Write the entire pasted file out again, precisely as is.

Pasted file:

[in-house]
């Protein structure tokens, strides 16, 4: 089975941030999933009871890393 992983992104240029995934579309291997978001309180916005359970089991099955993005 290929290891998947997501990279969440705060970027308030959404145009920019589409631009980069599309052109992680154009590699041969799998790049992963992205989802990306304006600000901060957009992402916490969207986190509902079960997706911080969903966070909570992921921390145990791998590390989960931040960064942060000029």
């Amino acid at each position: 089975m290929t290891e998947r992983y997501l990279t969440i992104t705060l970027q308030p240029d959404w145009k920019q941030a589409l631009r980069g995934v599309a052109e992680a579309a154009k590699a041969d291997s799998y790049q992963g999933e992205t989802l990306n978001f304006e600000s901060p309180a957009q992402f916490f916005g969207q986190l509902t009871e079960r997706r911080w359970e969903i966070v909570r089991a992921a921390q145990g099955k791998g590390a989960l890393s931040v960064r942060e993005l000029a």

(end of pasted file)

[in-house]
């Protein structure tokens, strides 16, 4: 089975941030999933009871890393 992983992104240029995934579309291997978001309180916005359970089991099955993005 290929290891998947997501990279969440705060970027308030959404145009920019589409631009980069599309052109992680154009590699041969799998790049992963992205989802990306304006600000901060957009992402916490969207986190509902079960997706911080969903966070909570992921921390145990791998590390989960931040960064942060000029």
């Amino acid at each position: 089975m290929t290891e998947r992983y997501l990279t969440i992104t705060l970027q308030p240029d959404w145009k920019q941030a589409l631009r980069g995934v599309a052109e992680a579309a154009k590699a041969d291997s799998y790049q992963g999933e992205t989802l990306n978001f304006e600000s901060p309180a957009q992402f916490f916005g969207q986190l509902t009871e079960r997706r911080w359970e969903i966070v909570r089991a992921a921390q145990g099955k791998g590390a989960l890393s931040v960064r942060e993005l000029a």